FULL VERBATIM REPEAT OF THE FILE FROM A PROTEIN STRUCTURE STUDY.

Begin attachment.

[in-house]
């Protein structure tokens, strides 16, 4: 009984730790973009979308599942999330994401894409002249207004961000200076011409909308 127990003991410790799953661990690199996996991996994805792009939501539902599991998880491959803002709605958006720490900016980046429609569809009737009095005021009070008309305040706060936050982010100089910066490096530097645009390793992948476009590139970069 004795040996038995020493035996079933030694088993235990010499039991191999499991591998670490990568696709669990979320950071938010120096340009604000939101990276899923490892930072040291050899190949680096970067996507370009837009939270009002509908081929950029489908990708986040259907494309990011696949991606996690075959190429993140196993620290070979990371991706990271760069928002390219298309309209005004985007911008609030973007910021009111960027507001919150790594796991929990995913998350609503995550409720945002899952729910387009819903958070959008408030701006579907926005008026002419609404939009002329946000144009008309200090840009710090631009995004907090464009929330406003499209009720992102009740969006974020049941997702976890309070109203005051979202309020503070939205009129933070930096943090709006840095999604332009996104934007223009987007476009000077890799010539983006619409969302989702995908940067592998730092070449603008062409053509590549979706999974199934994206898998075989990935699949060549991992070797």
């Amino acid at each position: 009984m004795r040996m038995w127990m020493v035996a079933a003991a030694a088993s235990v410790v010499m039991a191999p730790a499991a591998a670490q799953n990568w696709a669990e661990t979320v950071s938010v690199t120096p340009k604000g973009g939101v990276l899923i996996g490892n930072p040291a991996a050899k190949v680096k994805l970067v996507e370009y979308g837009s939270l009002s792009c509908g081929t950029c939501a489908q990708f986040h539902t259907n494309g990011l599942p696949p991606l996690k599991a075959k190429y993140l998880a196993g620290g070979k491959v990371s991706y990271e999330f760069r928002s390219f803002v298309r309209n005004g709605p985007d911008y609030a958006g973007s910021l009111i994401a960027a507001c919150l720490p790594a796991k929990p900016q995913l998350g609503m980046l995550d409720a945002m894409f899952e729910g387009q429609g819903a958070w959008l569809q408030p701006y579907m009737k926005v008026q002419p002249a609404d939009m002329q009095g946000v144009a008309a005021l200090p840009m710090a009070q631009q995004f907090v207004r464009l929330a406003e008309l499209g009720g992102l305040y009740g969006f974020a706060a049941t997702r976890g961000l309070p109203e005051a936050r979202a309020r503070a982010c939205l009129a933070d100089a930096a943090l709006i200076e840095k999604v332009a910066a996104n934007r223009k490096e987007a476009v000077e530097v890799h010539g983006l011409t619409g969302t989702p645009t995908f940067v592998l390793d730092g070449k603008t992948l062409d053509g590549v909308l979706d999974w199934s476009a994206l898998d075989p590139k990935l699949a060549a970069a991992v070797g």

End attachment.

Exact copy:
[in-house]
């Protein structure tokens, strides 16, 4: 009984730790973009979308599942999330994401894409002249207004961000200076011409909308 127990003991410790799953661990690199996996991996994805792009939501539902599991998880491959803002709605958006720490900016980046429609569809009737009095005021009070008309305040706060936050982010100089910066490096530097645009390793992948476009590139970069 004795040996038995020493035996079933030694088993235990010499039991191999499991591998670490990568696709669990979320950071938010120096340009604000939101990276899923490892930072040291050899190949680096970067996507370009837009939270009002509908081929950029489908990708986040259907494309990011696949991606996690075959190429993140196993620290070979990371991706990271760069928002390219298309309209005004985007911008609030973007910021009111960027507001919150790594796991929990995913998350609503995550409720945002899952729910387009819903958070959008408030701006579907926005008026002419609404939009002329946000144009008309200090840009710090631009995004907090464009929330406003499209009720992102009740969006974020049941997702976890309070109203005051979202309020503070939205009129933070930096943090709006840095999604332009996104934007223009987007476009000077890799010539983006619409969302989702995908940067592998730092070449603008062409053509590549979706999974199934994206898998075989990935699949060549991992070797």
């Amino acid at each position: 009984m004795r040996m038995w127990m020493v035996a079933a003991a030694a088993s235990v410790v010499m039991a191999p730790a499991a591998a670490q799953n990568w696709a669990e661990t979320v950071s938010v690199t120096p340009k604000g973009g939101v990276l899923i996996g490892n930072p040291a991996a050899k190949v680096k994805l970067v996507e370009y979308g837009s939270l009002s792009c509908g081929t950029c939501a489908q990708f986040h539902t259907n494309g990011l599942p696949p991606l996690k599991a075959k190429y993140l998880a196993g620290g070979k491959v990371s991706y990271e999330f760069r928002s390219f803002v298309r309209n005004g709605p985007d911008y609030a958006g973007s910021l009111i994401a960027a507001c919150l720490p790594a796991k929990p900016q995913l998350g609503m980046l995550d409720a945002m894409f899952e729910g387009q429609g819903a958070w959008l569809q408030p701006y579907m009737k926005v008026q002419p002249a609404d939009m002329q009095g946000v144009a008309a005021l200090p840009m710090a009070q631009q995004f907090v207004r464009l929330a406003e008309l499209g009720g992102l305040y009740g969006f974020a706060a049941t997702r976890g961000l309070p109203e005051a936050r979202a309020r503070a982010c939205l009129a933070d100089a930096a943090l709006i200076e840095k999604v332009a910066a996104n934007r223009k490096e987007a476009v000077e530097v890799h010539g983006l011409t619409g969302t989702p645009t995908f940067v592998l390793d730092g070449k603008t992948l062409d053509g590549v909308l979706d999974w199934s476009a994206l898998d075989p590139k990935l699949a060549a970069a991992v070797g």